First Official Paternity Claim Filed With Court After Prince’s Death

(Photo: Jordan Strauss, WireImage for NPG Records 2011)
(Photo: Jordan Strauss, WireImage for NPG Records 2011)

Here’s the latest on the investigation into the singer’s death, his estate and tributes:

12:04 p.m. ET:  Prince’s estate has received its first official paternity claim, from one Carlin Q. Williams, who is currently serving time in a federal prison for transporting weapons.

The court and special administrator saw such cases coming: On Friday, Carver County Judge Kevin Eide authorized Bremer Trust to run the necessary genetic testing on a blood sample taken from Prince to compare against that of persons claiming to be his heirs.

In an affidavit dated Monday, which turned up in the probate court’s document log on Tuesday, Williams’ mother, Marsha Henson, says she met Prince in Kansas City, Mo., in July 1976 and conceived her son, born April 8, 1977.

“I allege that Prince Rogers Nelson, ‘Mr. Nelson,’ is the father of my son, Carlin Q. Williams,” Henson wrote in her affidavit. She said she was unmarried at the time she allegedly met Prince and did not have sex with anyone else six weeks before or after.

Williams’ attorneys, Florida lawyer Patrick Cousins, and Minneapolis lawyer Paul Shoemaker, also filed an objection to the probate of Prince’s estate proceeding because Williams claims to be the “sole surviving legal heir” of Prince, thus making his sister Tyka Nelson and at least five named half-siblings irrelevant.

Who is Carlin Q. Williams? He’s a rapper with a Kansas City address who styles himself “Carlin Q. Williams (Prince of Darkness) Son of Prince.”

But currently, he’s in a federal prison in Colorado serving time for weapons charges, according to federal court documents, although that wasn’t mentioned in his mother’s affidavit nor in his lawyers’ documents.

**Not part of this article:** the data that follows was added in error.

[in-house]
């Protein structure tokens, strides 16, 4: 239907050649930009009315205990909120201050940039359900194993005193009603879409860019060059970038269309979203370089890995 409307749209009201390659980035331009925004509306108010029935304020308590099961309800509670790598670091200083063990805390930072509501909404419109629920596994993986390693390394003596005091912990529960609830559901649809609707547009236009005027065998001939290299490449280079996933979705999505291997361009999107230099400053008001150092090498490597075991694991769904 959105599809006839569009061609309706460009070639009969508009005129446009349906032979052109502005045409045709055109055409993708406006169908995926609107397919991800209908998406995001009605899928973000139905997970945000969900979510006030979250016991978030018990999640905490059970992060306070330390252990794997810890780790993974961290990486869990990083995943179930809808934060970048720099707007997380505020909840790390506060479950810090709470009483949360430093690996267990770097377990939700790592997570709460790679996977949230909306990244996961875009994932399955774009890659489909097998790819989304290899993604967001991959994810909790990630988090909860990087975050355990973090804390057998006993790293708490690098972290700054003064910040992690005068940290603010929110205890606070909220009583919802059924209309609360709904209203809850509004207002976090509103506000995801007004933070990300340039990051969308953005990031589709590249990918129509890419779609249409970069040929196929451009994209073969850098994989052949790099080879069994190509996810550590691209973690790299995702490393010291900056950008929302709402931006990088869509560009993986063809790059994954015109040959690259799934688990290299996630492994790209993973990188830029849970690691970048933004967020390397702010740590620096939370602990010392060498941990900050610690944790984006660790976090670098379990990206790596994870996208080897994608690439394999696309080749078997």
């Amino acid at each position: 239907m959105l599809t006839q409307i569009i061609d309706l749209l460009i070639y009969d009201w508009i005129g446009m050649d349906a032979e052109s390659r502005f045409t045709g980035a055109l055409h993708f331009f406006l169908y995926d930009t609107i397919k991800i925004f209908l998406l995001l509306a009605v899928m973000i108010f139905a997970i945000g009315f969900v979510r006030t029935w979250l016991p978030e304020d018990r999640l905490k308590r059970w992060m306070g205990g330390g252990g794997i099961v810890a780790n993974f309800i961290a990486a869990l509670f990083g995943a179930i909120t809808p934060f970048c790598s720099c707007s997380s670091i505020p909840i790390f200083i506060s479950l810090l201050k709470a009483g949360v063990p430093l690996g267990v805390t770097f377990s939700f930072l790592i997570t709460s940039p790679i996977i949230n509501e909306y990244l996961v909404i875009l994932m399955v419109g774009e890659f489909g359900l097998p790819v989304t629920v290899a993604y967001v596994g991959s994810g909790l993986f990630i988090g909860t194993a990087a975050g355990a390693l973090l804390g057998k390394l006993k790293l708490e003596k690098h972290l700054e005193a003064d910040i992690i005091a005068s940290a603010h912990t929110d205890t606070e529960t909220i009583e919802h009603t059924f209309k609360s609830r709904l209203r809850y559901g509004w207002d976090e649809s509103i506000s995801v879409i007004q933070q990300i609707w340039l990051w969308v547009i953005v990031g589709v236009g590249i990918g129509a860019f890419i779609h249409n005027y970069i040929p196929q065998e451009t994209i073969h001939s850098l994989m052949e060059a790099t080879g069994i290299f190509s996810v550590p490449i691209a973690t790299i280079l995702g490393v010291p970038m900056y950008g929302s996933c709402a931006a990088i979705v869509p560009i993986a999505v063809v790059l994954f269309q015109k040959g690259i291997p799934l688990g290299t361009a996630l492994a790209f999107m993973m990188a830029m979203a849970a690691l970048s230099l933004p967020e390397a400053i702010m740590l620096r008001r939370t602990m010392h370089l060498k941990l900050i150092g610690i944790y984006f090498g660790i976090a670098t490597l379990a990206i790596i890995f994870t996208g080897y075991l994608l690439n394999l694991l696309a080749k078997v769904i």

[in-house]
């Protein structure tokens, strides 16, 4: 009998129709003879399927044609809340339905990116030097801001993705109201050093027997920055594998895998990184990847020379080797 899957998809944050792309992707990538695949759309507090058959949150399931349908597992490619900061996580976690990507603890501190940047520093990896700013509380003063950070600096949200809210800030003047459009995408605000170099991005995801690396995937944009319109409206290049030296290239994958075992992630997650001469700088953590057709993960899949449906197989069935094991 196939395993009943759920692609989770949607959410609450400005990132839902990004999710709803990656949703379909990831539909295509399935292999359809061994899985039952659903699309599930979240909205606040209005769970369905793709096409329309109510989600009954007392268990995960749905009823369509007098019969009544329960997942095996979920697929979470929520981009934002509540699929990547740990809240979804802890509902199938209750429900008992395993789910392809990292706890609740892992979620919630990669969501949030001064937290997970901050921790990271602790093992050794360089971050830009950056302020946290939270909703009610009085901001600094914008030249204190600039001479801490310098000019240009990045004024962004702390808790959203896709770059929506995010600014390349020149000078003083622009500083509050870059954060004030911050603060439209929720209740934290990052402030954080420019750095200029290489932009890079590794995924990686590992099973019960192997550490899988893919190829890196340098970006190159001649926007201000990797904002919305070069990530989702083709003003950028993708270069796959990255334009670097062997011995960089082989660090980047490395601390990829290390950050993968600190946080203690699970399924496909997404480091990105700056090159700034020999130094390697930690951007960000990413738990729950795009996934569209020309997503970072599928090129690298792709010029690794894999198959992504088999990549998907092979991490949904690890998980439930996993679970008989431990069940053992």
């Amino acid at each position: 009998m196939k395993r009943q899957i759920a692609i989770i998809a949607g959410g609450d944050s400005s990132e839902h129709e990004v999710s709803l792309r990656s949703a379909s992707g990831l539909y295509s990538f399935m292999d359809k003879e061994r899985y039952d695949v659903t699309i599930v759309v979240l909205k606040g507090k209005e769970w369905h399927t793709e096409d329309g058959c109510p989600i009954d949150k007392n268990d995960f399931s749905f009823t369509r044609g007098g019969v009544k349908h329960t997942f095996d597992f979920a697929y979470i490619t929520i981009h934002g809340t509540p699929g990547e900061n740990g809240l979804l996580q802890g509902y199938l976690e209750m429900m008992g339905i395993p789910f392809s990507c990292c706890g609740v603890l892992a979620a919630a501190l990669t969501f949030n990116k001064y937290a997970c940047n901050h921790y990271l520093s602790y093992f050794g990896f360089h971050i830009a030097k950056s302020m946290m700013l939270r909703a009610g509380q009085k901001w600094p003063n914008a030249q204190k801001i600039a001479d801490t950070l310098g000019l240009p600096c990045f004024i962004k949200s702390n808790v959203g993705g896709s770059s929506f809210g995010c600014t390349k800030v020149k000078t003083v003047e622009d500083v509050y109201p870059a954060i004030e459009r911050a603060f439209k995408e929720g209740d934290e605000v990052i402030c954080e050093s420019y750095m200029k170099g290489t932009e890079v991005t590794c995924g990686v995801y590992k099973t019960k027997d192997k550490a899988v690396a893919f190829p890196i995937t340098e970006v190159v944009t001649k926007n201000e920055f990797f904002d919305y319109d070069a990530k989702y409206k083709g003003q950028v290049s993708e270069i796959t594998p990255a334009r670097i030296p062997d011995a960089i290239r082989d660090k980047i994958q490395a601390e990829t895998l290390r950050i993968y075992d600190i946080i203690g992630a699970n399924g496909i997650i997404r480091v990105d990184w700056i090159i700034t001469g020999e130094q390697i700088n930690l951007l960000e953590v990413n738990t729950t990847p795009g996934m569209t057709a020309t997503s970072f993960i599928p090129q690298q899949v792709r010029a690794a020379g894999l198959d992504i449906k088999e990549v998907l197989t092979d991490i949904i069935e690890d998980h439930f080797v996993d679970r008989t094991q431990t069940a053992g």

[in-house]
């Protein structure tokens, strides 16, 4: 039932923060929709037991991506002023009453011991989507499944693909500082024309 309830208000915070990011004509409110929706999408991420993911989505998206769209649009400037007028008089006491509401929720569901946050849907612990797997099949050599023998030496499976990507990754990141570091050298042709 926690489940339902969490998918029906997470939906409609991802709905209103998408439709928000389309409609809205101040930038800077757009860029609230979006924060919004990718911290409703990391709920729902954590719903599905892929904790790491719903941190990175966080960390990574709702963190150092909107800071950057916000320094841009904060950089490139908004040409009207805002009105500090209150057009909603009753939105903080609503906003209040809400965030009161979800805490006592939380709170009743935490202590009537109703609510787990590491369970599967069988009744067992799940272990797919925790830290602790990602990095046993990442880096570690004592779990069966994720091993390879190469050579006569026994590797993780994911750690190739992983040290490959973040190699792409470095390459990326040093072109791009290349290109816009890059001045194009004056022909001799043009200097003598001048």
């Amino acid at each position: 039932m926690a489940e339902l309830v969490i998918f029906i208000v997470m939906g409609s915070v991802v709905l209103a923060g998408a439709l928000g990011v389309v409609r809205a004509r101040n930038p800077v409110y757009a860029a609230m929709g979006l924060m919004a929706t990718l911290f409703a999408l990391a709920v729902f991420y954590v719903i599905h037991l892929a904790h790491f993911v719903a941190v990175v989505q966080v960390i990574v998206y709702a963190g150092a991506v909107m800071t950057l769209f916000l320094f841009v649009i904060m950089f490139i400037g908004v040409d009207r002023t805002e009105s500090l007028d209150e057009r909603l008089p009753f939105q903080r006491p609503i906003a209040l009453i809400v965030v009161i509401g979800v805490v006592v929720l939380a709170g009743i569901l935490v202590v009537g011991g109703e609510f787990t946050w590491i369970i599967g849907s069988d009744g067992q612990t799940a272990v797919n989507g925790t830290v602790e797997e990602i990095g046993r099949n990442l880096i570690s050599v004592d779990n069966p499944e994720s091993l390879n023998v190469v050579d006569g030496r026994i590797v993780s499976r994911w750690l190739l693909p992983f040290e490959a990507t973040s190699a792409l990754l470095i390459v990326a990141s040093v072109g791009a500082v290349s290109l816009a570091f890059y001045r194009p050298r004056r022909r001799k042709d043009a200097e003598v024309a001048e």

Williams was indicted in Kansas City in April 2013, pleaded guilty to one count in October 2013 and was sentenced in May 2014 to 92 months in prison, with three years of supervised release after that, according to the federal court record of his case.

Cousins, who declined to discuss how Williams became his client, told USA TODAY Williams’ current address is irrelevant. He said he doesn’t know when Williams is scheduled to be released from prison, nor does he know the procedure for arranging for taking a DNA sample from a federal inmate.

“If you’re an heir you’re an heir, wherever you are,” he said. He said he expects the judge, the probate court and the estate administrator to help arrange the DNA testing.

Williams may be the first alleged Prince child to come forward publicly but he likely won’t be the last; various “heir hunters” have fielded hundreds of calls and emails from people who claim to be related to Prince or that Prince was their father, and at least some of the claims are being examined by these firms.

But so far, no one other than Williams has come forward to file documents in the probate court.

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